News Briefing – Week beginning on 29 September

Victor Ramon Navarro, one of the most important and ruthless cocaine warlords in Colombia, was killed in Catatumbo, during an airstrike followed by a ground operation organised by the Colombian Army.

Diezani Allison-Madueke, Nigeria’s former minister of petroleum, was arrested in London as accused of money laundering. The former minister’s arrest would be the first high profile case of president Buhari’s anti-corruption campaign which has brought under investigation several Nigerian key government agencies in the first four months of his administration.

Brazilian authorities have launched an investigation for money laundering against Eduardo Cunha, the speaker of Brazil’s lower house of Congress. Cunha has already faced a criminal investigation over allegations he accepted a US$5 million bribe as part of a corruption scheme at Petrobras, the state-owned oil firm.

Spanish authorities seized 300 kg of cocaine worth US$11 million from a container found in Valencia loaded with pureed bananas that arrived from Costa Rica.

The West African Police Information System (WAPIS) has been inaugurated in Ghana’s capital, Accra, to fight organized crime and terrorism in the region. The initiative is aimed at creating a common police-information system across West Africa to share criminal information on a timely basis.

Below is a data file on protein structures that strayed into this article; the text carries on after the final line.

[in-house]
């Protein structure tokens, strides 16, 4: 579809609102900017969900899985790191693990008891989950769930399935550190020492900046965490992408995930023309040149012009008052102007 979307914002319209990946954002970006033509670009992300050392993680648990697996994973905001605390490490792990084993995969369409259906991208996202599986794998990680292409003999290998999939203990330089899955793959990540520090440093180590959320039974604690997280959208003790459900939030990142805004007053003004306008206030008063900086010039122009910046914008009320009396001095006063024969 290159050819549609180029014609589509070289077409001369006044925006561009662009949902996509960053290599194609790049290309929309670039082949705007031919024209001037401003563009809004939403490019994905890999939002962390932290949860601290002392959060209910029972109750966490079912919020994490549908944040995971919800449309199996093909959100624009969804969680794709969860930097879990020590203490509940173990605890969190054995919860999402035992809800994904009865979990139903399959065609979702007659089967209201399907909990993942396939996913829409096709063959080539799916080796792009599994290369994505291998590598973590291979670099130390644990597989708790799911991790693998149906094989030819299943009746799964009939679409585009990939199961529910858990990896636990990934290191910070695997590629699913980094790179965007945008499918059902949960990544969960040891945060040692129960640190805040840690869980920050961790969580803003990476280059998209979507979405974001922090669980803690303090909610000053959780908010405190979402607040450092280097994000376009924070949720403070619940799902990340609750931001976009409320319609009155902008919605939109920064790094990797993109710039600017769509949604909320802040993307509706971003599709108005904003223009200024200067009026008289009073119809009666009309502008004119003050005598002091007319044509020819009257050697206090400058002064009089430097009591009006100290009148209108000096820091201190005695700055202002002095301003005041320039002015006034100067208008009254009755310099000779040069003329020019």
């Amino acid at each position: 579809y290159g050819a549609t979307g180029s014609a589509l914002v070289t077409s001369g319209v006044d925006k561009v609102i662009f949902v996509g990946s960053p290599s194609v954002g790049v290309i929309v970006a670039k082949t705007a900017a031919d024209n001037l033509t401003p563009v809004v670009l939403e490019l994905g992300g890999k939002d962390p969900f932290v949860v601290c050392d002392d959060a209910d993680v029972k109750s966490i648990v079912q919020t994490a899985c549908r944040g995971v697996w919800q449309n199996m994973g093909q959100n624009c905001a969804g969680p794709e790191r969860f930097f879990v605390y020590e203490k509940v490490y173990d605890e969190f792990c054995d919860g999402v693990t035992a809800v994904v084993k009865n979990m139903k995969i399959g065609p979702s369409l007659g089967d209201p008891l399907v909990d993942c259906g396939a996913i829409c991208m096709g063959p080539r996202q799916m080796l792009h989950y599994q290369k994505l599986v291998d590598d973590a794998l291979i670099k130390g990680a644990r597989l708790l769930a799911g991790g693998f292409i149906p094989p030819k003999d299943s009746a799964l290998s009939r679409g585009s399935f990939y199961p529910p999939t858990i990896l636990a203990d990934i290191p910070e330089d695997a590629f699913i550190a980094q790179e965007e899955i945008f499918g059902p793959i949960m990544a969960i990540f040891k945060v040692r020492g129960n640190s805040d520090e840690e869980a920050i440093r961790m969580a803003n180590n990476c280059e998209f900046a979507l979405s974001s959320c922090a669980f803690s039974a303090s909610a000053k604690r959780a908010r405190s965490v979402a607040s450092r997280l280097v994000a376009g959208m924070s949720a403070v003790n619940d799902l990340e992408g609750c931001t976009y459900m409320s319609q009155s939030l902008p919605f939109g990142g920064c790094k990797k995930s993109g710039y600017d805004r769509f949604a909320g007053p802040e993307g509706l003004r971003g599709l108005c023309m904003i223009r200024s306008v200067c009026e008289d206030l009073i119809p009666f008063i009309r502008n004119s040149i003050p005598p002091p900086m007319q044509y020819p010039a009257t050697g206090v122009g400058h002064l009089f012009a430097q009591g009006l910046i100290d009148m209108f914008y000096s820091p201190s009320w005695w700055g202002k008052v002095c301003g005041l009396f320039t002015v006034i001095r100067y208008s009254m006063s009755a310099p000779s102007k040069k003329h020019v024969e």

Lithuanian authorities seized about 600 kg of cocaine detected in a 250-ton coal shipment from Colombia. Police authorities declared that the drugs were probably bound for the Russian market and that their estimated street value was about US$45 million.

Police officials from 10 different countries across Latin America met in Montevideo for a conference organised to strengthen regional efforts to combat money laundering. The week-long training session, organized by the The Financial Action Task Force on Money Laundering in South America (GAFISUD) seeks to strengthen efforts to combat financial and economic crimes.

German authorities say 300 kg of cocaine have been found hidden in a container loaded with engine parts that had been shipped from Brazil to the Belgian port of Antwerp.

Portugal police shut down of a sophisticated cocaine laboratory in Lisbon specialised in the extraction of cocaine hydrochloride dissolved into bottles of cachaça, a distilled spirit made from sugar cane imported from Brazil.